We evaluate two online business listings and answer the question, “does it suck you in?”
Your online listing needs to “suck-in” potential buyers if you want to sell your small business. Does it make them want to learn more about your business? Does it invite them to pick up the phone and get the details?
We rate two listings in each post as follows:
Bad news – it doesn’t suck; in fact, it blows.
Bummer – It only sucks a little.
Not bad – it sucks pretty good.
Awesome – it really, really, sucks.
This time we’ll get the opinions of:
Matthew Buxton: Founder 8-Elements.com
Mike Finger, Founder Exit Oasis.com
Link: The Bakery Listing
Did We Get Sucked In?
Mike’s Opinion: Bad news – it doesn’t suck; in fact, it blows.
On this one we get a very brief, very incomplete listing for a bakery for sale in Hazel Crest, Ill. From the listing we learn this is an “Iconic Bakery with over 27 years of baking the best pastries carried by many notable retailers!!” That’s it. That’s all the narrative included in the listing.
This listing is ugly. We assume that the brief nature of the listing is motivated by the desire for confidentiality, which is a critical concern for a small business for sale. Unfortunately, this listing also gives the location as Hazel Crest, IL. 30 seconds on Google and you find that there’s only one bakery in Hazel Crest, and the website says it “opened its first location in the suburbs of Chicago over 28 years ago”.
Maybe we’ve got this wrong and it’s a different bakery for sale, in Hazel Crest, that’s been open 28 years . . . but we’re thinking this is broker oversight. In my opinion there is a lot of risk and no reward in making it easy to find this business. Some businesses decide to go public with their sale despite the risk. That is a legitimate strategy choice. But to throw out a listing like this . . . what’s the point? No wonder business owners hide from brokers.
If I’m interested as a buyer, I’m not going to call the broker, I’m going to head down to the bakery. Check it out myself. Maybe I’ll buy a loaf of bread, or a doughnut.
Doughnuts are good – this listing isn’t.
Matt’s Opinion: Bummer – It only sucks a little.
Boy o boy a bakery for $1.2 million, you don’t see that very often.
I have to agree with you Mike, from the very limited information it would appear the business can be easily identified. (Not good for the business being sold and really not good for that representative listing the business for sale).
Given the price point and given this is clearly a large seasoned business, this would have been a golden opportunity for the business representative to showcase this business (without disclosing who they were).
It would have been an opportunity to clearly explain “why” this business is worth $1.2 million.
This is a really bad business listing and sadly one that will negatively impact the owner(s) selling, in several different ways.
Did We Get Sucked In?
Matt’s Opinion: Awesome – it really, really, sucks.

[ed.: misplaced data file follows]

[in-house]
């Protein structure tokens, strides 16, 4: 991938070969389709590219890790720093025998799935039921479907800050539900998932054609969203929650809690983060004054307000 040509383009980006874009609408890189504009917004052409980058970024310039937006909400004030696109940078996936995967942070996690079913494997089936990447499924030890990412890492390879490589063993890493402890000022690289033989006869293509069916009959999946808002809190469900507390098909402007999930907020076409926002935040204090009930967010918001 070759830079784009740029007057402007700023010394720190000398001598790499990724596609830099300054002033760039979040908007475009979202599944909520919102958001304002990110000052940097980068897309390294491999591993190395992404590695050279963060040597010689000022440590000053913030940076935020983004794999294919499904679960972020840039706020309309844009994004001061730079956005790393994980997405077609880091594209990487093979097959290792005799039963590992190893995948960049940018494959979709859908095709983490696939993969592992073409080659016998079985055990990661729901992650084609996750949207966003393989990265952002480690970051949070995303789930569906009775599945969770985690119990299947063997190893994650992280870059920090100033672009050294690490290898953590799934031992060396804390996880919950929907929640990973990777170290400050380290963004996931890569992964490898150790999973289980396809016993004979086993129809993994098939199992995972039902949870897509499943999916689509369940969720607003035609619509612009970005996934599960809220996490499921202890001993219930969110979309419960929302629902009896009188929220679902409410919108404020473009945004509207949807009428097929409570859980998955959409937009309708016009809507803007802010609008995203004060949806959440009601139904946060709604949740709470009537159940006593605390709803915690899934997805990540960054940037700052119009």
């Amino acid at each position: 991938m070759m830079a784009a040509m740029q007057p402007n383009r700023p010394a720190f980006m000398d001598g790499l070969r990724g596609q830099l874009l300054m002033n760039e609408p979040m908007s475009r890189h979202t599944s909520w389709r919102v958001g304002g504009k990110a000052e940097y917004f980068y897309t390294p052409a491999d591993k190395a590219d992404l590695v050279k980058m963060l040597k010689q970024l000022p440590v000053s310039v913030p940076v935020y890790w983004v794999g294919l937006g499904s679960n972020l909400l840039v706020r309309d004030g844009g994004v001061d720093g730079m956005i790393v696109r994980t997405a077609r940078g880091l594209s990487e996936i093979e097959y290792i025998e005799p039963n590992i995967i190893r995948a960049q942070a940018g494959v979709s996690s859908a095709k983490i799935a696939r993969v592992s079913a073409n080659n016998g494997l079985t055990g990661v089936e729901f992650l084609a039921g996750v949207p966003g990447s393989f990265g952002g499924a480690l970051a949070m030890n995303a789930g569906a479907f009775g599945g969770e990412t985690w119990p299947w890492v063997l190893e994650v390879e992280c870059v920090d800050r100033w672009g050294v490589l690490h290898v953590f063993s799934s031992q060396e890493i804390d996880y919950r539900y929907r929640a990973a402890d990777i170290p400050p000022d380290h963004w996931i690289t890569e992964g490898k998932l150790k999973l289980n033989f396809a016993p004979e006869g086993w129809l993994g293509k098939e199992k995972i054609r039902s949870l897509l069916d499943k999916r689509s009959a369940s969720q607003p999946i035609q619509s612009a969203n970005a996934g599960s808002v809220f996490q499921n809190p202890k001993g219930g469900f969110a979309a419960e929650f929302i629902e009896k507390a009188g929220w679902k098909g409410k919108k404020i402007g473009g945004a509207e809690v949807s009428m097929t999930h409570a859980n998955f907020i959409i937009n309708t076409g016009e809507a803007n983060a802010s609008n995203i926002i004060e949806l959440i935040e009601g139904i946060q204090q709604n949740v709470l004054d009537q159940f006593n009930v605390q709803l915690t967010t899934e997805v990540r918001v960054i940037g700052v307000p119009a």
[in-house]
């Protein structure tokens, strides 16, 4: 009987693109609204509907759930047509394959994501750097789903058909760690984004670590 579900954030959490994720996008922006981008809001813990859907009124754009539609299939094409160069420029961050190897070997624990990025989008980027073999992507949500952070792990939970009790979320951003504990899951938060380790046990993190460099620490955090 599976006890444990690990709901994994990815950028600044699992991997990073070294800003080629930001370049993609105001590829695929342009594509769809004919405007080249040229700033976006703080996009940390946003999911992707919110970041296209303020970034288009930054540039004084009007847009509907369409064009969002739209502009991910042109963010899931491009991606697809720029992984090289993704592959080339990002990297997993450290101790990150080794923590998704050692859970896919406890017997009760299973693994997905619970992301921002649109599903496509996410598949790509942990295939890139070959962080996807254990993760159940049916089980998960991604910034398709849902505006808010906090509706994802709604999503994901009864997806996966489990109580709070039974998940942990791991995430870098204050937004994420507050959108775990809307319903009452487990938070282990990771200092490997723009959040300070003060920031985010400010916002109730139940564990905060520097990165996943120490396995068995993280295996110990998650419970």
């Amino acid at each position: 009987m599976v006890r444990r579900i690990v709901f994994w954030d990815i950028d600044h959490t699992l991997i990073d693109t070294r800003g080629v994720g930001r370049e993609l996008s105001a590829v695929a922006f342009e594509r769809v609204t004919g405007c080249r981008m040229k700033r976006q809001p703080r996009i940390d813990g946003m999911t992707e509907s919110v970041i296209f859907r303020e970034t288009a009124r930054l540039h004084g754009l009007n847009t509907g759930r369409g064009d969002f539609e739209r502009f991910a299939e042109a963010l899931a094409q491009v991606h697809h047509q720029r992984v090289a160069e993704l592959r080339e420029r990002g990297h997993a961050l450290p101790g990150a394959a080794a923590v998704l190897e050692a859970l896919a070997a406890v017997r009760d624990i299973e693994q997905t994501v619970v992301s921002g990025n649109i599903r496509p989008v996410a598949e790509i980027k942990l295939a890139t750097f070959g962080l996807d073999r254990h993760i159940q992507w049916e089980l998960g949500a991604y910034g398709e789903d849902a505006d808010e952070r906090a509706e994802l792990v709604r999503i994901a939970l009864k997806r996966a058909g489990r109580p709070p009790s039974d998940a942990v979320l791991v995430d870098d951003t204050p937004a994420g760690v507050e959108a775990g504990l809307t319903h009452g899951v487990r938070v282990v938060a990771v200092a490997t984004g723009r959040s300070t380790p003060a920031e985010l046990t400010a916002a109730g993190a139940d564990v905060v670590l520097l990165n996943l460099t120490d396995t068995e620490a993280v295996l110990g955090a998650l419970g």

I like this business listing. Clearly some care and effort was put into creating it by the business listing representative.
I like the fact it has all the information you would initially want to know about a business opportunity. They even take the time to comment on the Competition and Growth & Expansion which you rarely see.
I particularly like the fact it explains what you need to do if you are interested: “Interested buyers should complete an NDA, after which we will forward our Confidential Information Memorandum with more information about the business.” The NDA is also attached to the ad for convenience.
For me I’m not so concerned about the multiple. It’s high at 4.8 yes but there might be a chance it is a good 3.5 times once you sink your teeth into the information.
I wish you saw more business listings of this quality. If I were a potential buyer, I’d definitely complete the NDA and contact the business representative!
Mike’s Opinion: Not bad – it sucks pretty good.
The listing provides a good overview of the business and gives some answers to key questions like customer concentration, equipment value, and whether the old owner will stick around. A lot of information without revealing too much about the business.
From a content perspective this is a strong listing. The only reason I didn’t give this one the “three vacuum treatment” is the price to cash-flow. This is a rental business. The listing points out that the equipment inventory is valued at $350,000 and is included in the sale. Here’s the problem. The price and cash-flow put the multiple of this business at 4.8 – well above the national average of 2.5 for a small business. Why is it worth that? If you pull out the cost of the equipment the asking price is a 2.8 ratio, but without the equipment to rent, your income disappears. I thought they could have addressed that in the listing a little more directly.
Solid listing, worth a call, but ask about the price.
Does it suck? You decide. Add your comments and opinions below. Have a listing you would like reviewed (and promoted) drop a link in the comments below, or contact the reviewers at their websites listed above.
Cover Photo Credit: JD Hancock